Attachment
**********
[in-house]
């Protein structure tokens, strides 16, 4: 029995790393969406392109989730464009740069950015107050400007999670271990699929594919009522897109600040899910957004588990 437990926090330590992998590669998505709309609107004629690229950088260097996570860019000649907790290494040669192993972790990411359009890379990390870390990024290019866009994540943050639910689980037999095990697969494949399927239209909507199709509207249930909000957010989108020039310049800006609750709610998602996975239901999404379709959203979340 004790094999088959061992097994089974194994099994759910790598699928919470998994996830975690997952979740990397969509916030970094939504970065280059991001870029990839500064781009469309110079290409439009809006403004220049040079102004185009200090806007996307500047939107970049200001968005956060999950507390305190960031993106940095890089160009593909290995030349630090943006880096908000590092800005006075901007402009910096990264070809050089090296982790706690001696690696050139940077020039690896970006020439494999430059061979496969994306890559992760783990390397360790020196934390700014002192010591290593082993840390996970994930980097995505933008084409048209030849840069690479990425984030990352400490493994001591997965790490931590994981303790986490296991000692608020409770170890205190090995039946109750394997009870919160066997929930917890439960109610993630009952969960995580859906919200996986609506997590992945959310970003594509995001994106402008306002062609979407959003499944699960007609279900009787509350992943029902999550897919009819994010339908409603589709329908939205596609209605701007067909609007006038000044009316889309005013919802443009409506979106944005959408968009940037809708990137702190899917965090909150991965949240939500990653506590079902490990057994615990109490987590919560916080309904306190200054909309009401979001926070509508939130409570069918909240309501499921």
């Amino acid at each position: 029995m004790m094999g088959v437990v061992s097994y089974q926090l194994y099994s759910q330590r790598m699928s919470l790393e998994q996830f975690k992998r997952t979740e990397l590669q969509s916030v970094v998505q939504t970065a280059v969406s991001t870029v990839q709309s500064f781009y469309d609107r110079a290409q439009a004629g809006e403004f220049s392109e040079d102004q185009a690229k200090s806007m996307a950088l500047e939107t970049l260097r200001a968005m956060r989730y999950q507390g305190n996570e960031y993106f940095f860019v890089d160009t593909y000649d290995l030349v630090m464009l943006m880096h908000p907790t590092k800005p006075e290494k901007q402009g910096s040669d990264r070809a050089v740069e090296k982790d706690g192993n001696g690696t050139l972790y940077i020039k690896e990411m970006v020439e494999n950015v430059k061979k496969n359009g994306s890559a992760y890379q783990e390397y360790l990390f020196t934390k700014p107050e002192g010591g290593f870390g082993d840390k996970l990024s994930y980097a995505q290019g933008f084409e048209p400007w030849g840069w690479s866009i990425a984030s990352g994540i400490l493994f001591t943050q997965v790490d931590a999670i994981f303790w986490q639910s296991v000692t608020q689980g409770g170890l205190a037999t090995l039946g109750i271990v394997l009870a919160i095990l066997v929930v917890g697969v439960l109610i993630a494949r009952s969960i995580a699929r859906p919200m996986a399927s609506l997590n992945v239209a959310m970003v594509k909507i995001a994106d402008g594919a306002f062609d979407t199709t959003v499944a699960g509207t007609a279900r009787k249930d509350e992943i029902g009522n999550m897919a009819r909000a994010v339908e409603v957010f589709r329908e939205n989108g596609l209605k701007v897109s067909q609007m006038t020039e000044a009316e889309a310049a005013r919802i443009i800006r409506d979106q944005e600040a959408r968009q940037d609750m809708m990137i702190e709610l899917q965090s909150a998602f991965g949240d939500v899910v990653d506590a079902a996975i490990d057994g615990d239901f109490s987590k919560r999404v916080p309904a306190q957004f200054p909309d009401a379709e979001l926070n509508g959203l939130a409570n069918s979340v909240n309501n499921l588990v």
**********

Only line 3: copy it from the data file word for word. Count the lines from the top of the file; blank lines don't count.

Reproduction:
């Amino acid at each position: 029995m004790m094999g088959v437990v061992s097994y089974q926090l194994y099994s759910q330590r790598m699928s919470l790393e998994q996830f975690k992998r997952t979740e990397l590669q969509s916030v970094v998505q939504t970065a280059v969406s991001t870029v990839q709309s500064f781009y469309d609107r110079a290409q439009a004629g809006e403004f220049s392109e040079d102004q185009a690229k200090s806007m996307a950088l500047e939107t970049l260097r200001a968005m956060r989730y999950q507390g305190n996570e960031y993106f940095f860019v890089d160009t593909y000649d290995l030349v630090m464009l943006m880096h908000p907790t590092k800005p006075e290494k901007q402009g910096s040669d990264r070809a050089v740069e090296k982790d706690g192993n001696g690696t050139l972790y940077i020039k690896e990411m970006v020439e494999n950015v430059k061979k496969n359009g994306s890559a992760y890379q783990e390397y360790l990390f020196t934390k700014p107050e002192g010591g290593f870390g082993d840390k996970l990024s994930y980097a995505q290019g933008f084409e048209p400007w030849g840069w690479s866009i990425a984030s990352g994540i400490l493994f001591t943050q997965v790490d931590a999670i994981f303790w986490q639910s296991v000692t608020q689980g409770g170890l205190a037999t090995l039946g109750i271990v394997l009870a919160i095990l066997v929930v917890g697969v439960l109610i993630a494949r009952s969960i995580a699929r859906p919200m996986a399927s609506l997590n992945v239209a959310m970003v594509k909507i995001a994106d402008g594919a306002f062609d979407t199709t959003v499944a699960g509207t007609a279900r009787k249930d509350e992943i029902g009522n999550m897919a009819r909000a994010v339908e409603v957010f589709r329908e939205n989108g596609l209605k701007v897109s067909q609007m006038t020039e000044a009316e889309a310049a005013r919802i443009i800006r409506d979106q944005e600040a959408r968009q940037d609750m809708m990137i702190e709610l899917q965090s909150a998602f991965g949240d939500v899910v990653d506590a079902a996975i490990d057994g615990d239901f109490s987590k919560r999404v916080p309904a306190q957004f200054p909309d009401a379709e979001l926070n509508g959203l939130a409570n069918s979340v909240n309501n499921l588990v």